Conclusion: To prevent nosocomial infection, the hospital management should provide hand-washing facilities at all sites where patients are examined. Seniors should make sure that they adhere to this practice and also keep a check on their juniors. Health education should be provided regularly through print and visual media and workshops.

 

Key word:        Handwashing.

 

INTRODUCTION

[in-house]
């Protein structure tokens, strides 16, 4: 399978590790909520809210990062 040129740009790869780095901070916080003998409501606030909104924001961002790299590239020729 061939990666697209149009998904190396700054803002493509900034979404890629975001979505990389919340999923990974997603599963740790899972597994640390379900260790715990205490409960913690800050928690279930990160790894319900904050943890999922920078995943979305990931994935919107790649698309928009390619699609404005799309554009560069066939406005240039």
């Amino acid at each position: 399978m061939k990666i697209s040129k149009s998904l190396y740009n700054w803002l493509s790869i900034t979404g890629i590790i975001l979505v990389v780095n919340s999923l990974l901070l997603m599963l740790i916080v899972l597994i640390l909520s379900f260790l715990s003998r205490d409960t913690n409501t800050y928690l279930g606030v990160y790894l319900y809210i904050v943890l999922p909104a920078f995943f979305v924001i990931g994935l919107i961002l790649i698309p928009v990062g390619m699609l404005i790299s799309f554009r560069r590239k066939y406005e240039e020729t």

Hand washing can prevent potentially fatal infections spreading from patient to patient and from patient to health care workers. Careful hand washing or use of antiseptic after examination of each patient is one of the important measures for preventing the spread of pathogens in the hospitals. Although a number of studies have been done on this issue internationally, but scanty work has been done locally. About one and a half century ago, Dr Semmelweis1, 2, demonstrated that routine hand washing prevents the spread of disease and reduces hospital-acquired infections by half thus saving precious resources. Transmission of the microorganisms from the health care personnel has been found to be the main source of cross infection in Hospitals, which can be, prevented by hand washing3. According to a US study, viruses and bacteria spreading from hospitals infect about 2 million patients each year and kill about 90 000 patients4. According to a study2, health care workers often wash their hands for an average of only 8.5 to 9.5 seconds whereas a minimum of 10 seconds is recommended.